Children Between the Wars: American Childhood, 1920-1940
This series examines the history of American children from colonial times to the present. It includes chronological volumes which survey the experience of children over specific historical periods, and topical volumes. Each volume features: illustrations, chronology of key events, and suggestions for further reading. This volume examines the issues of the 1920s and 1930s that changed American childhood, such as the rise of the peer group, the emergence of child experts and the child guidance movement, and recognition of female adolescence, as well as major social developments that had an impact on children and youths.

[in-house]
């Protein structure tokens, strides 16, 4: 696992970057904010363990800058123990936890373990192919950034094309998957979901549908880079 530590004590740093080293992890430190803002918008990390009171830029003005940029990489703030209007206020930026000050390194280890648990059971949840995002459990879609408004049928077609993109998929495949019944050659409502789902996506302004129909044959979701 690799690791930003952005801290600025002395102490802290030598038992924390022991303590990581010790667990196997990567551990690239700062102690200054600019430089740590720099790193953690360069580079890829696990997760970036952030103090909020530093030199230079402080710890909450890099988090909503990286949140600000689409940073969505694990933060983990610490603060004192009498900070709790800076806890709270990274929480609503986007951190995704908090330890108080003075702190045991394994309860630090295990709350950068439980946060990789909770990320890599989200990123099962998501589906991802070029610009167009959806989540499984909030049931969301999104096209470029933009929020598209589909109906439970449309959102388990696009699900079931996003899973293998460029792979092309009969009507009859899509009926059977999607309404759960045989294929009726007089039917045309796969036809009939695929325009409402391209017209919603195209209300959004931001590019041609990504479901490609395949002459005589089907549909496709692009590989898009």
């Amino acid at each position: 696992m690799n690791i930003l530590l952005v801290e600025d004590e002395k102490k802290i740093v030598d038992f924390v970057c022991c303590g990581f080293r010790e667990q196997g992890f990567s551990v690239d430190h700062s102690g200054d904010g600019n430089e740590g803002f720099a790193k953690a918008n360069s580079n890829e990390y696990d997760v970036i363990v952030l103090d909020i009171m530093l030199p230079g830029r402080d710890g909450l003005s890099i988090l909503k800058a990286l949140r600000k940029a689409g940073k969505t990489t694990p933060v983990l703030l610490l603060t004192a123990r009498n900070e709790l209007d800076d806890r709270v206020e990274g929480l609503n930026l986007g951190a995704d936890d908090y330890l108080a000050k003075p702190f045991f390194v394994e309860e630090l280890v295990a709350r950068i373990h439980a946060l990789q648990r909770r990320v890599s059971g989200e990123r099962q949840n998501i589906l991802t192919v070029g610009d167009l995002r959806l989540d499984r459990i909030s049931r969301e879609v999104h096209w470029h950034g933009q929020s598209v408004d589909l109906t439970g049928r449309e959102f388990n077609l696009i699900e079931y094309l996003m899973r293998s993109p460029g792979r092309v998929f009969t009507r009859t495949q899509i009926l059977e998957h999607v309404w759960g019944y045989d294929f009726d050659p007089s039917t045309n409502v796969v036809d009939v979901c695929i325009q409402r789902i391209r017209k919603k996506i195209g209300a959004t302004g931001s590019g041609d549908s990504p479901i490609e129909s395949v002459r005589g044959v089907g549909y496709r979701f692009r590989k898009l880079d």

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Administration adults African-American African-American children American Childhood Annual Report Association babies behavior Bentley Historical Library boys Chicago chil Child Development child guidance clinics child health child labor child science Child Welfare children and youth Children's Bureau Children's Fund Papers Children's Rights Movement classes Cleveland committee Commonwealth Fund culture Deal depression Detroit dren dren's enrollments established expanded experts Fass girls Grace Abbott Hawes Healy History Ibid idea Illinois Press Institute Iowa Joseph junior high school juvenile court juvenile delinquency kids Ladd-Taylor Laura Spelman Rockefeller Lawrence lives Lynd Macy ment middle-class Middletown mothers Nasaw National Youth Administration Native American nursery schools nutrition parent education Paula Fass peer groups percent problems professionals programs Progressivism psychology Ray Hiner reformers rickets rural school attendance sexual Sheppard-Towner Act social agencies Social Security streets teachers tion urban World wrote York young women